Speakers at AAO 2019 event describe journey leading to approval of the first gene therapy for a genetic disease.
There is no question that retinal gene therapy has definitely arrived. Not only is it alive and well today, but looking at the current state of research, it will hopefully have a very bright future.
These were some of the messages contained in the 2019 Charles L Schepens MD Lecture Award given by Jean Bennett, MD, PhD, and Albert M. Maguire, MD, at the American Academy of Ophthalmology 2019 annual meeting in San Francisco.
In an informative and entertaining talk titled “Retinal Gene Therapy: From Theory to Practice,” they shared their experiences developing voretigene neparvovec-rzyl (Luxturna, Spark Therapeutics), the first gene therapy approved in the United States to treat an inherited disease.
“When we began this research, there was no such thing as gene therapy. There were no clinical trials, no companies, not even laboratory techniques to do retinal gene transfer. Our original Leber’s congenital amaurosis (LCA) team numbered just six people,” said Dr. Maguire, professor of Ophthalmology, University of Pennsylvania, Philadelphia. “Now gene therapy is a multibillion dollar business involving countless investigators, dozens of startups, and several large pharmaceutical companies, all employing thousands of people.”
Dr. Bennett provided a clinical status update.
“There are now more than 1,150 patients enrolled in retina gene therapy clinical trials that are being conducted at more than 30 sites, and at least 13 Centers of Excellence are administering Luxturna,” she said. “Importantly, there are many more gene therapy clinical trials being planned, and we hope that Luxturna is just the first of many successful gene therapies.”
How it all began
Dr. Bennett, professor of Ophthalmology; Cell & Developmental Biology, University of Pennsylvania, took to the podium first. She recounted that Dr. Maguire first asked her in 1985, when they were both still in medical school, if she thought it would be possible to transfer genes to the retina.
Although Dr. Bennett said yes, she recognized the path forward would be difficult because there were no foundations to build on.
“There were no genes to work with, no animal models, no delivery vectors, no surgical methods, no outcome measures, and no funding,” she said.
After developing an effective vector for gene delivery to the retina, the proof of concept study was carried out in a canine model of RPE65 LCA. Treatment benefit was demonstrated through assessments of electroretinography, nystagmus, pupillary light reflex, and ability to function outdoors as well as in a mobility test, which led to early interest in developing a mobility test for patients.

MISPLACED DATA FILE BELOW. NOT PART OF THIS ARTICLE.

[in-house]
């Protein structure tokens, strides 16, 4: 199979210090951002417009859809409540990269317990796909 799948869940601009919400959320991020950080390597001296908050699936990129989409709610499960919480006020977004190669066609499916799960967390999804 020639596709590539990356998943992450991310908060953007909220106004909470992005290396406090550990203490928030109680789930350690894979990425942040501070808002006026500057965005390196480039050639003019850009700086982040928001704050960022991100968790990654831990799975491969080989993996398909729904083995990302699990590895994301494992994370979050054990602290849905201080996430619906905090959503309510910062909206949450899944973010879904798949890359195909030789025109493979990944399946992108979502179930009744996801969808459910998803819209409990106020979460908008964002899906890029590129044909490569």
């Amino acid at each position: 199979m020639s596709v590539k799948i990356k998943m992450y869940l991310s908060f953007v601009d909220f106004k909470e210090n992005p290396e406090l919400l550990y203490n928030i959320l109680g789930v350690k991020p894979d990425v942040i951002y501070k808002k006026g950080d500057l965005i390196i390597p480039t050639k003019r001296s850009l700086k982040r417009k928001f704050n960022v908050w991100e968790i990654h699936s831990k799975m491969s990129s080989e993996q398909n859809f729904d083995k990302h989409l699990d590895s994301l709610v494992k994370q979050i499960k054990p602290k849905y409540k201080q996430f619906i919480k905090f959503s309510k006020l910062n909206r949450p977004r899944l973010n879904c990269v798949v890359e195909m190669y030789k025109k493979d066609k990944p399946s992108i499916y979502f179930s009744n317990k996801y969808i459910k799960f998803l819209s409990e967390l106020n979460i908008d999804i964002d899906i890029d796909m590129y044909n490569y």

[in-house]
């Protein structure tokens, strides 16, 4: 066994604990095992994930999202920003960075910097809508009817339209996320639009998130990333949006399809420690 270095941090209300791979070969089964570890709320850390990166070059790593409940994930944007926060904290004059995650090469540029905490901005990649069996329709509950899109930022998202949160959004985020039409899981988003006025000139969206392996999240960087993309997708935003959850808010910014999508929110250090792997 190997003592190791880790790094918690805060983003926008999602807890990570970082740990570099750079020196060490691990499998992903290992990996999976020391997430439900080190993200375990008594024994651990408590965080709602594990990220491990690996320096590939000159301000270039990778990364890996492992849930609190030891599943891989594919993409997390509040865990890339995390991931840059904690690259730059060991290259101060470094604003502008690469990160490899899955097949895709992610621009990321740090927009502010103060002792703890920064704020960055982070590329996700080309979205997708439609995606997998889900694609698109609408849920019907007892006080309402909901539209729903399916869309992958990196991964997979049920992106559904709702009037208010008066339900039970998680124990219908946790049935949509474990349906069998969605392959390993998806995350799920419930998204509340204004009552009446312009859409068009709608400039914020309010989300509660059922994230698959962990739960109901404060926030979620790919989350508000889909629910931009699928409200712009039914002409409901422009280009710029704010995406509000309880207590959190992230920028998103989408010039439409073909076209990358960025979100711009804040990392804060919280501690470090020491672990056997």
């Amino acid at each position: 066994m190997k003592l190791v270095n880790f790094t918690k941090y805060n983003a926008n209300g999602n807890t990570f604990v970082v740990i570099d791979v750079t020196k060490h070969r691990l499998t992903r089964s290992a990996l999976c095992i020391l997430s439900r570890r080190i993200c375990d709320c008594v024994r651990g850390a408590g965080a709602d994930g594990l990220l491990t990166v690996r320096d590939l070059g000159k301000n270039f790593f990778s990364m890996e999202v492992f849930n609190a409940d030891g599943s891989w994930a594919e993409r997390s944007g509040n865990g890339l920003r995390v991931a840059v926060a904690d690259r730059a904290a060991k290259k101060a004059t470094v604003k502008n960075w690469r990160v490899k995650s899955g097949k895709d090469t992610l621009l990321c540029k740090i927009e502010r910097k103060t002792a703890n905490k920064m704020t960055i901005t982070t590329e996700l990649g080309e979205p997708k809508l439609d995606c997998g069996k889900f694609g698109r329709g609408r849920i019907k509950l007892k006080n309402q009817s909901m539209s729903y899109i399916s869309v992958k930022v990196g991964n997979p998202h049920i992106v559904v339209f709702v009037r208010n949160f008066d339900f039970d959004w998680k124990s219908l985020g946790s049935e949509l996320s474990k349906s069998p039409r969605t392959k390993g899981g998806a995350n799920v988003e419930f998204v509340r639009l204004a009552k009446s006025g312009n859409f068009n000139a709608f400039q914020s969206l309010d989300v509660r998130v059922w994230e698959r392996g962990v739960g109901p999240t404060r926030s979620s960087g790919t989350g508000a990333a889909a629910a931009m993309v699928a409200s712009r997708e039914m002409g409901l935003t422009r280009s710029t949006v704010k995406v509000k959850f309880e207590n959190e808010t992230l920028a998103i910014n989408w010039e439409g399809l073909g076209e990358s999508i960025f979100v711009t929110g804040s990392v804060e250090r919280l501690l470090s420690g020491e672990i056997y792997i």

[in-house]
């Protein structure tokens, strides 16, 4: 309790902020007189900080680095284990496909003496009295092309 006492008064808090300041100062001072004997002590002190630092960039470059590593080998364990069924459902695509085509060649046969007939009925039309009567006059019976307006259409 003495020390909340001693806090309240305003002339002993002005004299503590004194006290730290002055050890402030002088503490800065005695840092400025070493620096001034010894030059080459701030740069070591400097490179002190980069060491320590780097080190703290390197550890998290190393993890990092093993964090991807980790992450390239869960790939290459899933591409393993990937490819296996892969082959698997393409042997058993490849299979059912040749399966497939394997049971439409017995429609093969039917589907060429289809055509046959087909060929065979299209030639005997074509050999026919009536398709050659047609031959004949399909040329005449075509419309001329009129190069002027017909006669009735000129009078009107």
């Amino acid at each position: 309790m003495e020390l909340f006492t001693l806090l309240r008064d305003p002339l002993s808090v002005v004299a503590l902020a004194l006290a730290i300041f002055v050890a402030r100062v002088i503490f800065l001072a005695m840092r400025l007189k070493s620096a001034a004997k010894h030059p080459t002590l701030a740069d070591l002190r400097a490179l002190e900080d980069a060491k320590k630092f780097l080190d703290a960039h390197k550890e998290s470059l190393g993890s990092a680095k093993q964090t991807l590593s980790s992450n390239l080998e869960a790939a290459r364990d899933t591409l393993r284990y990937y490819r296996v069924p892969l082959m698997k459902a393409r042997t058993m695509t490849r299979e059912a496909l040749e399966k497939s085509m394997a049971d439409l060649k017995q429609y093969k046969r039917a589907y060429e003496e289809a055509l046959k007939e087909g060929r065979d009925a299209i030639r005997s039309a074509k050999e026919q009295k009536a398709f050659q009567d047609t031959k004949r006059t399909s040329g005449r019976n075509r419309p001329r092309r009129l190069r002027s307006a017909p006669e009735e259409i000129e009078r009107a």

Dr. Bennett credited the success of the preclinical development program to a number of steps that were taken early on to ensure the efficiency of gene delivery and success of the surgical procedure, and she described those measures.
Turning science into medicine
Dr. Maguire described the many challenges and surprises encountered as the research moved towards and through the clinical development pathway. First, the researchers faced a negative environment.
“Gene therapy was a novel concept that was widely viewed with skepticism and suspicion," Dr. Maguire said. "The death of Jesse Gelsinger had cast a pall over the field, and the fallout was paralyzing."
Then it was necessary to become educated about the complex regulatory requirements of drug development and navigate the problematic ethics of performing a clinical trial in the vulnerable pediatric population.
After positive results were achieved in the phase I study, problems were encountered in planning the phase II trial. The researchers were faced with the need to design and validate a new primary endpoint that the FDA would accept as clinically meaningful – thus the creation of the multi-luminance mobility test.
Choosing the control group for the phase III trial was also not straightforward.
The early success achieved with the retinal gene therapy was generating high patient interest among potential candidates, but everyone wanted to be in the treatment arm, Dr. Maguire explained.
“FDA regulations, however, stipulated the need for an untreated control population. A design in which the control group received delayed treatment after one year was acceptable to patients and satisfied the FDA,” he said.
Dr. Maguire concluded by describing a final surprise, noting that the enthusiasm of the advisory board that reviewed voretigene was another thing that was not anticipated.
“Our application asked for approval to treat children 3 years and older, but the FDA Advisory Committee recommended approval for children as young as 1 year of age, and that is where it stands today,” said Dr. Maguire. “It is a peculiar position to be told to do more, not less surgery."
In December, 2017, voretigene was approved by the FDA for the treatment of patients with confirmed biallelic RPE65 mutation-associated retinal dystrophy. In November 2018, it received marketing authorization from the European Commission.